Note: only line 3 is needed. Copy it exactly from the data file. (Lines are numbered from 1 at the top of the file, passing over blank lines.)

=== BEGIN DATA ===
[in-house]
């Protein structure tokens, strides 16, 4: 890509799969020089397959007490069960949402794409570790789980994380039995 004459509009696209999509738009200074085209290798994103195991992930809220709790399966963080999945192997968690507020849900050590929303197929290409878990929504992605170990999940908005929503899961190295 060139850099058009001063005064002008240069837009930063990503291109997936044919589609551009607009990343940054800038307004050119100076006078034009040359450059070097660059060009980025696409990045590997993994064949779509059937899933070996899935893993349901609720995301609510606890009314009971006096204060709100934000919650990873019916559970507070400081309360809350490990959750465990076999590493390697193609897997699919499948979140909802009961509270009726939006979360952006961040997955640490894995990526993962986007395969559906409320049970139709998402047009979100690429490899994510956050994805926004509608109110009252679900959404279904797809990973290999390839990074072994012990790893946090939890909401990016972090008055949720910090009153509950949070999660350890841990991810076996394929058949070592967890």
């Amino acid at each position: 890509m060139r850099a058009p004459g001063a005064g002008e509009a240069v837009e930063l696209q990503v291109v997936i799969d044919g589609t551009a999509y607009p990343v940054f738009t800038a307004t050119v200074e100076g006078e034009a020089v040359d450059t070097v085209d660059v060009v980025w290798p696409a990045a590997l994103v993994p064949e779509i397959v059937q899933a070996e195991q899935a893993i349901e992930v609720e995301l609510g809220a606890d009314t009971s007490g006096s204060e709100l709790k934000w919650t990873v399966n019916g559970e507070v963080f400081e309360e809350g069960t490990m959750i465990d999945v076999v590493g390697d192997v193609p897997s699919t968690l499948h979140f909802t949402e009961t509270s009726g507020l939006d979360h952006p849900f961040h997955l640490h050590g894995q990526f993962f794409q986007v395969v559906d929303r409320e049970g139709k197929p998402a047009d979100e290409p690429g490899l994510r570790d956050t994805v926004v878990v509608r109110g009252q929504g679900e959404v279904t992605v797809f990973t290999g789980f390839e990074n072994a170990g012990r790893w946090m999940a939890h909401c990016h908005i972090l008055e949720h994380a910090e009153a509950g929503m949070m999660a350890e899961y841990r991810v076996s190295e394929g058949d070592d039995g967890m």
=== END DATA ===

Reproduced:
């Amino acid at each position: 890509m060139r850099a058009p004459g001063a005064g002008e509009a240069v837009e930063l696209q990503v291109v997936i799969d044919g589609t551009a999509y607009p990343v940054f738009t800038a307004t050119v200074e100076g006078e034009a020089v040359d450059t070097v085209d660059v060009v980025w290798p696409a990045a590997l994103v993994p064949e779509i397959v059937q899933a070996e195991q899935a893993i349901e992930v609720e995301l609510g809220a606890d009314t009971s007490g006096s204060e709100l709790k934000w919650t990873v399966n019916g559970e507070v963080f400081e309360e809350g069960t490990m959750i465990d999945v076999v590493g390697d192997v193609p897997s699919t968690l499948h979140f909802t949402e009961t509270s009726g507020l939006d979360h952006p849900f961040h997955l640490h050590g894995q990526f993962f794409q986007v395969v559906d929303r409320e049970g139709k197929p998402a047009d979100e290409p690429g490899l994510r570790d956050t994805v926004v878990v509608r109110g009252q929504g679900e959404v279904t992605v797809f990973t290999g789980f390839e990074n072994a170990g012990r790893w946090m999940a939890h909401c990016h908005i972090l008055e949720h994380a910090e009153a509950g929503m949070m999660a350890e899961y841990r991810v076996s190295e394929g058949d070592d039995g967890m």